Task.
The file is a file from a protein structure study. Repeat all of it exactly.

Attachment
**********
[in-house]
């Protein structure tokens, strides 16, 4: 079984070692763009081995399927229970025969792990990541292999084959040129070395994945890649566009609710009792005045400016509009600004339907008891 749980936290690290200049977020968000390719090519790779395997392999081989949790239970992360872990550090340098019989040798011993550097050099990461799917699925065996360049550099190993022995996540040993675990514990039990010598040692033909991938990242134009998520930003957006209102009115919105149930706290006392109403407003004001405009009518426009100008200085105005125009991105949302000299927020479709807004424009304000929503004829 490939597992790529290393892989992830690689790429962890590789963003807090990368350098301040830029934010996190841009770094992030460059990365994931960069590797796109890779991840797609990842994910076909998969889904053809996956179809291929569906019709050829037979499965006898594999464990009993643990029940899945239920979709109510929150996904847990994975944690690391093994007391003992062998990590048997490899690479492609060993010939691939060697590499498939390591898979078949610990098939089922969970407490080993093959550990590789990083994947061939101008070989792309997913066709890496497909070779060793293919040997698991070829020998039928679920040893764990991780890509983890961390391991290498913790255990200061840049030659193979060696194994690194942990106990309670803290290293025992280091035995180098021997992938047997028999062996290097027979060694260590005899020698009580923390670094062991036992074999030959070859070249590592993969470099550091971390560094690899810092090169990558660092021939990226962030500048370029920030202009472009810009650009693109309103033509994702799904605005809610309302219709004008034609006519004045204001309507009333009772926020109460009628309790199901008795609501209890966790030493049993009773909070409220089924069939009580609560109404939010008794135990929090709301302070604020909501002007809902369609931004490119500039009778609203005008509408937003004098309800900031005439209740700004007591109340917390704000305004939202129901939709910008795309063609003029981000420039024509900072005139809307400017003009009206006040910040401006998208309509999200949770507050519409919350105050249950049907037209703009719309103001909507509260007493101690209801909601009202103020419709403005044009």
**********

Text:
[in-house]
């Protein structure tokens, strides 16, 4: 079984070692763009081995399927229970025969792990990541292999084959040129070395994945890649566009609710009792005045400016509009600004339907008891 749980936290690290200049977020968000390719090519790779395997392999081989949790239970992360872990550090340098019989040798011993550097050099990461799917699925065996360049550099190993022995996540040993675990514990039990010598040692033909991938990242134009998520930003957006209102009115919105149930706290006392109403407003004001405009009518426009100008200085105005125009991105949302000299927020479709807004424009304000929503004829 490939597992790529290393892989992830690689790429962890590789963003807090990368350098301040830029934010996190841009770094992030460059990365994931960069590797796109890779991840797609990842994910076909998969889904053809996956179809291929569906019709050829037979499965006898594999464990009993643990029940899945239920979709109510929150996904847990994975944690690391093994007391003992062998990590048997490899690479492609060993010939691939060697590499498939390591898979078949610990098939089922969970407490080993093959550990590789990083994947061939101008070989792309997913066709890496497909070779060793293919040997698991070829020998039928679920040893764990991780890509983890961390391991290498913790255990200061840049030659193979060696194994690194942990106990309670803290290293025992280091035995180098021997992938047997028999062996290097027979060694260590005899020698009580923390670094062991036992074999030959070859070249590592993969470099550091971390560094690899810092090169990558660092021939990226962030500048370029920030202009472009810009650009693109309103033509994702799904605005809610309302219709004008034609006519004045204001309507009333009772926020109460009628309790199901008795609501209890966790030493049993009773909070409220089924069939009580609560109404939010008794135990929090709301302070604020909501002007809902369609931004490119500039009778609203005008509408937003004098309800900031005439209740700004007591109340917390704000305004939202129901939709910008795309063609003029981000420039024509900072005139809307400017003009009206006040910040401006998208309509999200949770507050519409919350105050249950049907037209703009719309103001909507509260007493101690209801909601009202103020419709403005044009």